As per Rule 3(8) of the Income Tax Rules, the FMV of an unlisted company shall be determined by a merchant banker on:
i) the date of exercise of ESOPs; or
ii) any date preceding the date of exercise of ESOPs not being more than 180 days earlier than the date of exercise.

The prerequisite tax, required to be paid on the allotment of ESOPs as per Section 192, shall be deducted as TDS. This will be in addition to the tax-deductible on other components of salary. The employer, therefore, has to identify a mechanism to track events that trigger payment of tax on ESOPs. The amount of tax shall be derived as per the relevant tax rate applicable to the employee. Alternatively, the employer may recover the perquisite tax amount from the employee at the time of allotting shares consequent to exercise of vested ESOPs.

These events are subject to the deferment under Section 156 (2).

The relaxation of deferral of perquisite tax is only available to eligible start-ups that fulfil the criteria detailed in Section 80-IAC. As of April 11, 30,877 start-ups are recognised by DPIIT. However, only 266 start-ups have successfully obtained IMC approval. So, only 266 start-ups could theoretically get the deferral benefit. Again, out of these 266, few start-ups could become ineligible on turnover criteria. Effectively, a plethora of start-ups will be deprived of the benefit of this relaxation. Resultantly, the relief measure employed may fail to create a valuable impact on account of limited outreach.

Further, the benefit of deferral of tax is available to an employee for the prescribed period only if he continues to be an employee of the company and holds the shares arising out of the exercise of vested ESOPs. Since an ESOP plan or scheme may allow employees to hold shares even after cessation of their employment, the shifting of incidence of taxation to the sale of shares is an ideal way to deal with this situation.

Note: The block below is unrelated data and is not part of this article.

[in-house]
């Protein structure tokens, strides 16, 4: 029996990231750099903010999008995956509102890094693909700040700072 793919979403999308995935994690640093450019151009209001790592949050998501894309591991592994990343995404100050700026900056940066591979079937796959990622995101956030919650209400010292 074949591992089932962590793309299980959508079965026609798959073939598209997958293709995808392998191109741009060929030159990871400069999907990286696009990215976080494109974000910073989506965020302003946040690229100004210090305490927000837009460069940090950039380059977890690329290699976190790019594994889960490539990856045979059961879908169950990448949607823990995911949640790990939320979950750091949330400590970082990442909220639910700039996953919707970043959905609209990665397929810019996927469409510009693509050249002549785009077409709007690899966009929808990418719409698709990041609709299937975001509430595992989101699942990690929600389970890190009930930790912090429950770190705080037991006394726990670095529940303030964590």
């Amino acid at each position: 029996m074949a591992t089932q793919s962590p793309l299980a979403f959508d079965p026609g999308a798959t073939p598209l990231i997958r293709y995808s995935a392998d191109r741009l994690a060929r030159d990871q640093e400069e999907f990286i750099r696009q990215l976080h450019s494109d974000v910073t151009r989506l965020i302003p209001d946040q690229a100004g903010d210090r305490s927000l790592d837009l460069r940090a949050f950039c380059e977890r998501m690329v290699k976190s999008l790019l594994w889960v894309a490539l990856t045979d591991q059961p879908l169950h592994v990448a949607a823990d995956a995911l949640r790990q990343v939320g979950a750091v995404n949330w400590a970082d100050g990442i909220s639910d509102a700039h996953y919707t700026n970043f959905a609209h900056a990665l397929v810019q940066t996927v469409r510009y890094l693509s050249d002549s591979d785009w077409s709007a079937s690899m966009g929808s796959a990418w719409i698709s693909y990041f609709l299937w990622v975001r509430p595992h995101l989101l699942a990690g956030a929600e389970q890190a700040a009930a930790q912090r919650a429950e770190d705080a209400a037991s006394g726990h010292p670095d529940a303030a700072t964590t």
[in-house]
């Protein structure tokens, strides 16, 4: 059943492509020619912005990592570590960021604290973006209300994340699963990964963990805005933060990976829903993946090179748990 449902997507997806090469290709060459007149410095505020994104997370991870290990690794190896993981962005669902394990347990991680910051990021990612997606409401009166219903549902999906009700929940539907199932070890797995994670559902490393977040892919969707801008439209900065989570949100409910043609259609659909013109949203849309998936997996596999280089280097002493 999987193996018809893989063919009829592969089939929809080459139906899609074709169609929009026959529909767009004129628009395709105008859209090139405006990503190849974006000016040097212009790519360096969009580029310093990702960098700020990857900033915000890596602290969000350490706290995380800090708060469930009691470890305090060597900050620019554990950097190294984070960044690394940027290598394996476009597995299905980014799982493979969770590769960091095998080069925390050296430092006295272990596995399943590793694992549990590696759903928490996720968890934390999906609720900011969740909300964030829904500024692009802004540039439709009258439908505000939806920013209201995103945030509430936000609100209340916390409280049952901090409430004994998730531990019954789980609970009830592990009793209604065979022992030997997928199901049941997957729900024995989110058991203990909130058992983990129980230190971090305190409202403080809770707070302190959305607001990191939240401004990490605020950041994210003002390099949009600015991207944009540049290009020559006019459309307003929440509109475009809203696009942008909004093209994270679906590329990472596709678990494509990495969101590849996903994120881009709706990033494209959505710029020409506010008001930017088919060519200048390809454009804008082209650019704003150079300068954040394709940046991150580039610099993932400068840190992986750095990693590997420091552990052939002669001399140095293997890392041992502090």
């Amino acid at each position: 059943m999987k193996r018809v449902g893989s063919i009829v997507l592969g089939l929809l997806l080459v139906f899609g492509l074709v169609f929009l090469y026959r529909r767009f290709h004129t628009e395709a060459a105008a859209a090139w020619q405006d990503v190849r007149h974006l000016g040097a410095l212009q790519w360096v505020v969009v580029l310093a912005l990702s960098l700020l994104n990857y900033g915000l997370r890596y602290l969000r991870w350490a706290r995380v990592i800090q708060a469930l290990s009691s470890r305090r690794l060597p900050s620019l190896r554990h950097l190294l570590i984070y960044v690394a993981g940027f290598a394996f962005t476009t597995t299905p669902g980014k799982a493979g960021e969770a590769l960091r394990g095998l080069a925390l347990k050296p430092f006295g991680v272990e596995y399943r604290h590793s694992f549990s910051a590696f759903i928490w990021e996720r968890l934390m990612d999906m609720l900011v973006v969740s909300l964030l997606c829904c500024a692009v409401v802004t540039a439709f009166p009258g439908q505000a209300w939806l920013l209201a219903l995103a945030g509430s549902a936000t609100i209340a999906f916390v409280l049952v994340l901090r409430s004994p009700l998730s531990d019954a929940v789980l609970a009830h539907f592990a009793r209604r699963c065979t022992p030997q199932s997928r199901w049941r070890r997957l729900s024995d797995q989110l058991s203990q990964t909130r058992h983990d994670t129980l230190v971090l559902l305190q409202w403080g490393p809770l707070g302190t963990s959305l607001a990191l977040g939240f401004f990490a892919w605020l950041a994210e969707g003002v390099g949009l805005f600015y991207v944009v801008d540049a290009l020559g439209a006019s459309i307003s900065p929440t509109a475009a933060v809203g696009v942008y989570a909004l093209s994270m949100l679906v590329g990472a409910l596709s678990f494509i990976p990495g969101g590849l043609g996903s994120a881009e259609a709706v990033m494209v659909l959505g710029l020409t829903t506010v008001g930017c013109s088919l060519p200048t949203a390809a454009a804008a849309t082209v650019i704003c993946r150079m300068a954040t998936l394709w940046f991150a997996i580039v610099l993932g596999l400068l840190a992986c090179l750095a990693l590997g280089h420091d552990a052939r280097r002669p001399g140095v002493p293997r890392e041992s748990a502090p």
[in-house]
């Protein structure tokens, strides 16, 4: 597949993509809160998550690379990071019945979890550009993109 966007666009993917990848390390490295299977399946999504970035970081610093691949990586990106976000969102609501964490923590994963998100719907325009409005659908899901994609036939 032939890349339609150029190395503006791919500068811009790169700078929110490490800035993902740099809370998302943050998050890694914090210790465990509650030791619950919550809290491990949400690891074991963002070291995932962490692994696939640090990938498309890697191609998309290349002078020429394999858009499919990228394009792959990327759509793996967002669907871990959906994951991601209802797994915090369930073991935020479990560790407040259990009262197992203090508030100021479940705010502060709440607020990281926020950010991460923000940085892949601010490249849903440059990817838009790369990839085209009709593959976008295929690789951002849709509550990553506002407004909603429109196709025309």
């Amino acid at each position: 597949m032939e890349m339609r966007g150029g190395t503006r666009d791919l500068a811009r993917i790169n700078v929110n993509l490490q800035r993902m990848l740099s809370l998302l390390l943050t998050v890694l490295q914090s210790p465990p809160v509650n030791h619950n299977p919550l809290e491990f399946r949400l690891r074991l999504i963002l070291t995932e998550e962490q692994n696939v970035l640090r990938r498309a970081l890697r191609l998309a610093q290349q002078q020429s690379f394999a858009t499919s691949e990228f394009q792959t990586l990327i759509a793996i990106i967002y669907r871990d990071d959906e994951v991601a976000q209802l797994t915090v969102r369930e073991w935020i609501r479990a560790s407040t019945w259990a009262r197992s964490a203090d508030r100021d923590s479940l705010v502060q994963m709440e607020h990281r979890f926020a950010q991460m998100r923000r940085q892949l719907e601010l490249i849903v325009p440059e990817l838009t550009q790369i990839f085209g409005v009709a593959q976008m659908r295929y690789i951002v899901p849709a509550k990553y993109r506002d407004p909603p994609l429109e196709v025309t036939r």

One could argue that if perquisite tax should be continued, can the basis of taxation be changed to the difference of book value and EP. This will ensure no or minimal tax at the time of share allotment and the actual gain, i.e., the difference could be taxed at the time of sale. This will ensure minimum cash outflow on the notional tax event at the time of conversion of option into shares, though in case of cashless/phantom ESOP, this may not be effective.

Another aspect that needs to be thought through is the cause of cessation of employment of the employee. Employment agreements generally contain provisions for the cessation of employment in various scenarios including death and disability. In principle, an employee shall be entitled to the benefit of deferral of tax till the time of sale in case cessation of employment occurs on account of death, disability, or other events out of the employee’s control. It would be disastrous if an employee (or his legal heirs) experiencing such difficulties also must fulfil his tax obligations. The exemption may not, thus, translate into actual benefit.

While the attempt and the intent seem to be correct, unfortunately, the end result takes away the real intended benefit. This has ended being a mere theoretical exercise.

Bhalerao is partner, I+B, Chartered Accountants, Sharma is legal advisor, Agarwal is co-founder, & Sadhale is co-founder, LegaLogic Consulting